The drum is a 1.25″ precision shaft. NOTE: if you’re thinking of building your own drum sander, don’t skimp on this part. A round rod will NOT be precise enough to minimize vibration. Get a precision ground rod. If you watch other videos on the internet of home-made drum sanders, a lot of the chattering noises are coming from the out-of-roundness of the drum, which even if you correct through truing the drum, you still have a weight imbalance that imparts vibration into the system). The MDF discs (over 50 of them) were cut with a router (ugh) and epoxied onto the shaft. The drum was then trued by simply raising the moving conveyor belt under the drum before applying the hook side of the Velcro material. The drum was shellac’d to provide better adhesion of the hook side of the Velcro material, then spirally wrapped with 120 grit paper.

The dust “hood” is designed to maximize air velocity through the various entry points. It was made with acrylic (Plexiglas) that was glued together. A scoop on the back comes within a few mils of the drum itself to ensure that all air is pulled from the front side of the drum. It rotates on an axis through the use of a round stainless steel shaft and a piece of DOM tubing welded to the top of the frame. It is easily removed to gain access to the drum bearing mounting plates or the drum itself.

The pressure rollers are indispensable. I got these for $3 each at a local metal recycler. They are conveyor rollers (ironically) and are held in place by a piece of 1/2″ tube welded to a tab. They can be adjusted and they hold the material onto the granite as it passes under the drum. I am thinking of adding a few more on the infeed and outfeed sides. Snipe is non-existent, but I’m sure misalignment might introduce it into the system if I’m not careful. My hope is that more pressure rollers will prevent this.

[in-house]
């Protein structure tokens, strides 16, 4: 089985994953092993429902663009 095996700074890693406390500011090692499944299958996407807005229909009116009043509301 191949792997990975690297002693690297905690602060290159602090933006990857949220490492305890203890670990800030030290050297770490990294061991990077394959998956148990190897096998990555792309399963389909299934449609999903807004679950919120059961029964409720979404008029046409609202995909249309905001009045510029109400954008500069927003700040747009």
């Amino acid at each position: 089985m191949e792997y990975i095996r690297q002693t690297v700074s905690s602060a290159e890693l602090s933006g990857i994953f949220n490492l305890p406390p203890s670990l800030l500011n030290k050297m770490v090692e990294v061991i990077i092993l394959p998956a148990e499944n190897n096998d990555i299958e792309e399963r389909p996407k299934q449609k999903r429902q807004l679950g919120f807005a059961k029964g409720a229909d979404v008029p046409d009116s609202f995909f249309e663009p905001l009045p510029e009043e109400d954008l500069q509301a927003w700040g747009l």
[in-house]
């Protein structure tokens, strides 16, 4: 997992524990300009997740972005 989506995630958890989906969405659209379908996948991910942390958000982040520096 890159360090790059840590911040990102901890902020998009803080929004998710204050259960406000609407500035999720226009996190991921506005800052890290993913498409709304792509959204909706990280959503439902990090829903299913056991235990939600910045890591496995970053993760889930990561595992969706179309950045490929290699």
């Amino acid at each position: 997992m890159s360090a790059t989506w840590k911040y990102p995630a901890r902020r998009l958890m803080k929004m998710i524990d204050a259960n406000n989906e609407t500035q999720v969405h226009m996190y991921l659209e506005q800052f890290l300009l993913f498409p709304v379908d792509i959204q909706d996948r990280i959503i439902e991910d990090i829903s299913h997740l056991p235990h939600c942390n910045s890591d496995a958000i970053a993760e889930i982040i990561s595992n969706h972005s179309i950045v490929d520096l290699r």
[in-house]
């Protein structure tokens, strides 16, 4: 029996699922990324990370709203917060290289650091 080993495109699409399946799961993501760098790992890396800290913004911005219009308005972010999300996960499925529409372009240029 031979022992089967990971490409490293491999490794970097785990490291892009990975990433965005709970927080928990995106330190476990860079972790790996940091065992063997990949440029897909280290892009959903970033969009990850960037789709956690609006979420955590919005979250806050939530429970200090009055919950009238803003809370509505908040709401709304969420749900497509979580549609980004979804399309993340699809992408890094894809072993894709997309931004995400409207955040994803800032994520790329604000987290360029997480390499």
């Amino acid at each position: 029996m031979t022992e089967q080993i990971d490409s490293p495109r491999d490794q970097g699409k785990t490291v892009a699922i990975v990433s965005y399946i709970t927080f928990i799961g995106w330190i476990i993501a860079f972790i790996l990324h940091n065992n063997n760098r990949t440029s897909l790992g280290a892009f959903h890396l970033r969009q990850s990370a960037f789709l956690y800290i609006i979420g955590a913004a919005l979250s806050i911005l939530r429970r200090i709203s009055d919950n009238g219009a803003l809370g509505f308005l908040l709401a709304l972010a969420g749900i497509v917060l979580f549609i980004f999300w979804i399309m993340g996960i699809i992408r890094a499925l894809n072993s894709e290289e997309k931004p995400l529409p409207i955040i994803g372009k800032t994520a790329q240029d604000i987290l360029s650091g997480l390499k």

The motor is a 6.5 HP compressor duty motor. I picked it up at the tractor supply house for just under $200. I was a little suspicious of the power rating but the ammeter confirms (assuming a reasonable efficiency) of up to 25 amp current draw at 220v when under full load. Even if it’s only 4 or 5 hp, it does the trick. I don’t run the sander long enough to need a continuous duty motor, or a TEFC. Originally, I was going to use a 2hp Taiwanese dust collector motor and I’m glad I didn’t. It takes a LOT of power to thickness sand, so more is better.

The “electronics box” is somewhat of a joke. It’s a 6″x6″x0.25″thick, 14″ long square tube with 1/4″ steel plate welded to the tops and bottom. It weighs, by itself, probably 25 lbs. It sort of tops off the whole design with a ridiculous overkill clamshell opening system, and a shipping container latch designed for aerospace. At any rate, it contains the power supplies, ammeter for determining the load on the motor, potentiometers for controlling the speed of the table’s up/down movement as well as the conveyor belt speed, some speed controller boards I soldered up, some switches, and some extraneous touches like power supplies to drive LEDs inside the switches (so I can tell if the motors are on or not).

Anyway, being able to build a full sized raised panel cabinet door or face frame and feed it through is amazing. The dust collection works perfectly when hooked up to a large enough cyclone and the time savings is incredible. I gave it a full commission of work and it didn’t even blink. I don’t know how I ever lived without it at this point. Oh, and for those wondering, my materials cost was just over $1000. The linear bearings and table lift jacks were almost $400 themselves, though, so I’m still convinced it could be done for cheaper. Either way, it’s not an easy undertaking for the non-metal-inclined (though I wouldn’t consider myself much of a metal worker). But if the shop-made wooden drum sanders have you thinking you could do better, I would agree. Enjoy!